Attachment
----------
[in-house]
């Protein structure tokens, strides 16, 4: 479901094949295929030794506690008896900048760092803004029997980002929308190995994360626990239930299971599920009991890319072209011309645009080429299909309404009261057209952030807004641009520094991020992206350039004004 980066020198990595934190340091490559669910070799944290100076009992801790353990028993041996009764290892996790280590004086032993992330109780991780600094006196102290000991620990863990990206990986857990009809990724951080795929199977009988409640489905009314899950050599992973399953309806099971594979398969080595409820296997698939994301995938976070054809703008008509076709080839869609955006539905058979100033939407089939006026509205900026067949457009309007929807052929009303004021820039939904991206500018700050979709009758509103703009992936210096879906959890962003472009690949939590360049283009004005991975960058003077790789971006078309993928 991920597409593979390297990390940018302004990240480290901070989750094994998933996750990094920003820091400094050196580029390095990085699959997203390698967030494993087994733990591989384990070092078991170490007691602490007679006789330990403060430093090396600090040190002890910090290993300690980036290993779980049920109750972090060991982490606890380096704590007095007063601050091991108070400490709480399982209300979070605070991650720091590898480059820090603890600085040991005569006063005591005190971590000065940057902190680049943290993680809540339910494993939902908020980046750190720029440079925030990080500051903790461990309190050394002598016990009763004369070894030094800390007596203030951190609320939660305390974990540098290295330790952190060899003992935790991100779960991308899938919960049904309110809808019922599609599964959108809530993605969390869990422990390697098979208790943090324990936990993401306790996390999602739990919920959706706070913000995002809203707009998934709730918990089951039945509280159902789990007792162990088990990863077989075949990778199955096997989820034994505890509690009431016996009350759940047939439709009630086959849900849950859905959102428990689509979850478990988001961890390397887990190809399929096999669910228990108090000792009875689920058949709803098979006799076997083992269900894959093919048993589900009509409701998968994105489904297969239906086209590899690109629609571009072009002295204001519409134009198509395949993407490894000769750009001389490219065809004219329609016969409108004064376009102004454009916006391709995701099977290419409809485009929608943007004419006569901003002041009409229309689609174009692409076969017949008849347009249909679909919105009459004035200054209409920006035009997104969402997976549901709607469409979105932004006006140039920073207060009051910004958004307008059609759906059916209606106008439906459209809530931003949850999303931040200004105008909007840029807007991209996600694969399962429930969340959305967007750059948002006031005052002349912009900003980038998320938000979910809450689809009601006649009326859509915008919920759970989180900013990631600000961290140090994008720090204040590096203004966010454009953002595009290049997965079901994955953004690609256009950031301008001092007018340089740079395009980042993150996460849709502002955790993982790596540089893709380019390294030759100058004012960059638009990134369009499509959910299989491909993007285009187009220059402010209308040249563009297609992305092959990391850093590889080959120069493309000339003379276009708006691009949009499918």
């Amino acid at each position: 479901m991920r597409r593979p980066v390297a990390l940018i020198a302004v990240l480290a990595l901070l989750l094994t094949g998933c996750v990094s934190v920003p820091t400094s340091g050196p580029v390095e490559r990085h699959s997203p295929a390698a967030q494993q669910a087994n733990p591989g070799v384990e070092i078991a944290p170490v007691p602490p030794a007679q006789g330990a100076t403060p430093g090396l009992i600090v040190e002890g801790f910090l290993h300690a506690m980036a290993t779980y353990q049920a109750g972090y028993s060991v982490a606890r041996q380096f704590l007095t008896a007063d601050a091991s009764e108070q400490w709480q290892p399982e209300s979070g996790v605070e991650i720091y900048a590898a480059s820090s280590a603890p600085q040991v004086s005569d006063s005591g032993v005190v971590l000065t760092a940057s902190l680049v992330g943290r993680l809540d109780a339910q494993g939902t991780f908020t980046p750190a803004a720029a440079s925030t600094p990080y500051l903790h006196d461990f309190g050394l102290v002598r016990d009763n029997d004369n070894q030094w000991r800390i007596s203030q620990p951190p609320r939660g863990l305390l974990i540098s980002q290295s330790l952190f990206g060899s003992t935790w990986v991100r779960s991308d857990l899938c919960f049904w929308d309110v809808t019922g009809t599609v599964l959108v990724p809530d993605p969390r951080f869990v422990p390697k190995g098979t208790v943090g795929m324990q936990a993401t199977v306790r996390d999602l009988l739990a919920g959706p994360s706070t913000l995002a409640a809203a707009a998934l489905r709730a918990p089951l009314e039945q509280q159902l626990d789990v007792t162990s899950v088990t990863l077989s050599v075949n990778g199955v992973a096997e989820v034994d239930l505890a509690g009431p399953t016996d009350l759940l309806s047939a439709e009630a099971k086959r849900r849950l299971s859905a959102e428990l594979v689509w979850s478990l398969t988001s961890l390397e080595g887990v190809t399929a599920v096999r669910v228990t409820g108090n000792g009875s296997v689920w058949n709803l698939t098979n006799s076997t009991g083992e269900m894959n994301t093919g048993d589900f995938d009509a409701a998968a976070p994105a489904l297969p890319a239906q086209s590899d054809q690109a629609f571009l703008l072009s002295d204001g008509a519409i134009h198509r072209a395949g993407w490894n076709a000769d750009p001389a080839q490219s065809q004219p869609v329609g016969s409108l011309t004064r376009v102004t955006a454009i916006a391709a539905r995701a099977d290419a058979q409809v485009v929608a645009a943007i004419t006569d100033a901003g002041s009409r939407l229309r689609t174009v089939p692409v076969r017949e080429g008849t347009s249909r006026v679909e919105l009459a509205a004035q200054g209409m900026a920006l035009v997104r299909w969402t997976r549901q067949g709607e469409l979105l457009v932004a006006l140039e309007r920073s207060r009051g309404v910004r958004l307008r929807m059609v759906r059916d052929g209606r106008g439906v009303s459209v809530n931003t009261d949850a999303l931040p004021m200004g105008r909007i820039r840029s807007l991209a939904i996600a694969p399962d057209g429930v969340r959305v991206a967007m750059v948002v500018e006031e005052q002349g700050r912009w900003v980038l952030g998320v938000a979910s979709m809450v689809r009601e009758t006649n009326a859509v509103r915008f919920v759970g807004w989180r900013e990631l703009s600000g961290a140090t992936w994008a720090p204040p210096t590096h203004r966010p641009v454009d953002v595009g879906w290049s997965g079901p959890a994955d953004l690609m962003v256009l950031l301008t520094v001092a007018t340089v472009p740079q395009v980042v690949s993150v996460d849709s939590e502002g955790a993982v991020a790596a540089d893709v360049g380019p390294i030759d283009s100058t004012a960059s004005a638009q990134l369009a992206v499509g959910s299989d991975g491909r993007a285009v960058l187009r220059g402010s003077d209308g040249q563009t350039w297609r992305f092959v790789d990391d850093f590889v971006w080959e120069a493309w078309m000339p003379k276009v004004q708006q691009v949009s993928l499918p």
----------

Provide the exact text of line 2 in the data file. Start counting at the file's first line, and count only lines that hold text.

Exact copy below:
């Protein structure tokens, strides 16, 4: 479901094949295929030794506690008896900048760092803004029997980002929308190995994360626990239930299971599920009991890319072209011309645009080429299909309404009261057209952030807004641009520094991020992206350039004004 980066020198990595934190340091490559669910070799944290100076009992801790353990028993041996009764290892996790280590004086032993992330109780991780600094006196102290000991620990863990990206990986857990009809990724951080795929199977009988409640489905009314899950050599992973399953309806099971594979398969080595409820296997698939994301995938976070054809703008008509076709080839869609955006539905058979100033939407089939006026509205900026067949457009309007929807052929009303004021820039939904991206500018700050979709009758509103703009992936210096879906959890962003472009690949939590360049283009004005991975960058003077790789971006078309993928 991920597409593979390297990390940018302004990240480290901070989750094994998933996750990094920003820091400094050196580029390095990085699959997203390698967030494993087994733990591989384990070092078991170490007691602490007679006789330990403060430093090396600090040190002890910090290993300690980036290993779980049920109750972090060991982490606890380096704590007095007063601050091991108070400490709480399982209300979070605070991650720091590898480059820090603890600085040991005569006063005591005190971590000065940057902190680049943290993680809540339910494993939902908020980046750190720029440079925030990080500051903790461990309190050394002598016990009763004369070894030094800390007596203030951190609320939660305390974990540098290295330790952190060899003992935790991100779960991308899938919960049904309110809808019922599609599964959108809530993605969390869990422990390697098979208790943090324990936990993401306790996390999602739990919920959706706070913000995002809203707009998934709730918990089951039945509280159902789990007792162990088990990863077989075949990778199955096997989820034994505890509690009431016996009350759940047939439709009630086959849900849950859905959102428990689509979850478990988001961890390397887990190809399929096999669910228990108090000792009875689920058949709803098979006799076997083992269900894959093919048993589900009509409701998968994105489904297969239906086209590899690109629609571009072009002295204001519409134009198509395949993407490894000769750009001389490219065809004219329609016969409108004064376009102004454009916006391709995701099977290419409809485009929608943007004419006569901003002041009409229309689609174009692409076969017949008849347009249909679909919105009459004035200054209409920006035009997104969402997976549901709607469409979105932004006006140039920073207060009051910004958004307008059609759906059916209606106008439906459209809530931003949850999303931040200004105008909007840029807007991209996600694969399962429930969340959305967007750059948002006031005052002349912009900003980038998320938000979910809450689809009601006649009326859509915008919920759970989180900013990631600000961290140090994008720090204040590096203004966010454009953002595009290049997965079901994955953004690609256009950031301008001092007018340089740079395009980042993150996460849709502002955790993982790596540089893709380019390294030759100058004012960059638009990134369009499509959910299989491909993007285009187009220059402010209308040249563009297609992305092959990391850093590889080959120069493309000339003379276009708006691009949009499918």